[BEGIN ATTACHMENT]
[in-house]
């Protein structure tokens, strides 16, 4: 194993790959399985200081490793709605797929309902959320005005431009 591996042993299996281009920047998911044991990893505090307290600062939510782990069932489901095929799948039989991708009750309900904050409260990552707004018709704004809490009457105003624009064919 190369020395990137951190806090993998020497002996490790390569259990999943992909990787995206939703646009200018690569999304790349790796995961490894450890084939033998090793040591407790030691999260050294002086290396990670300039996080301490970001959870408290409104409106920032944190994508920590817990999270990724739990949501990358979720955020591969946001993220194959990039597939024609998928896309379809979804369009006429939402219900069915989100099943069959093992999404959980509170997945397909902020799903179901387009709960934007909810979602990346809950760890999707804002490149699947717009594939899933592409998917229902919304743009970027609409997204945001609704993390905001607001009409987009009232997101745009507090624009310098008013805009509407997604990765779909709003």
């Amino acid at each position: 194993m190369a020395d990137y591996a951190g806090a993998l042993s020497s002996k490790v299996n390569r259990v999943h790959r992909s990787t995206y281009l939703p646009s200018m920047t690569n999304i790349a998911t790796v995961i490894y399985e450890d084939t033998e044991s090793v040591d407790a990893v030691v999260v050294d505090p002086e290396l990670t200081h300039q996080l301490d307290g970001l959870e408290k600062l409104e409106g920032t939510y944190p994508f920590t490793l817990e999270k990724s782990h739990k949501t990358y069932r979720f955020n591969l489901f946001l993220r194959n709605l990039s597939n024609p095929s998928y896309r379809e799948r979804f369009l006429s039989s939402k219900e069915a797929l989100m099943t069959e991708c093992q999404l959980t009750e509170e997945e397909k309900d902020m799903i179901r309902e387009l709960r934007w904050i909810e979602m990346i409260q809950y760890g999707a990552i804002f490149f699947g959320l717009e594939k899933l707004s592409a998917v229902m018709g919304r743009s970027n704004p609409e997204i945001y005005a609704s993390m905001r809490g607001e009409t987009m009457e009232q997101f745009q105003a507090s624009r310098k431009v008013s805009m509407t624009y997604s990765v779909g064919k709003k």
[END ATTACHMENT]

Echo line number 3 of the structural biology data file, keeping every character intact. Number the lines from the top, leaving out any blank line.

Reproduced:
């Amino acid at each position: 194993m190369a020395d990137y591996a951190g806090a993998l042993s020497s002996k490790v299996n390569r259990v999943h790959r992909s990787t995206y281009l939703p646009s200018m920047t690569n999304i790349a998911t790796v995961i490894y399985e450890d084939t033998e044991s090793v040591d407790a990893v030691v999260v050294d505090p002086e290396l990670t200081h300039q996080l301490d307290g970001l959870e408290k600062l409104e409106g920032t939510y944190p994508f920590t490793l817990e999270k990724s782990h739990k949501t990358y069932r979720f955020n591969l489901f946001l993220r194959n709605l990039s597939n024609p095929s998928y896309r379809e799948r979804f369009l006429s039989s939402k219900e069915a797929l989100m099943t069959e991708c093992q999404l959980t009750e509170e997945e397909k309900d902020m799903i179901r309902e387009l709960r934007w904050i909810e979602m990346i409260q809950y760890g999707a990552i804002f490149f699947g959320l717009e594939k899933l707004s592409a998917v229902m018709g919304r743009s970027n704004p609409e997204i945001y005005a609704s993390m905001r809490g607001e009409t987009m009457e009232q997101f745009q105003a507090s624009r310098k431009v008013s805009m509407t624009y997604s990765v779909g064919k709003k």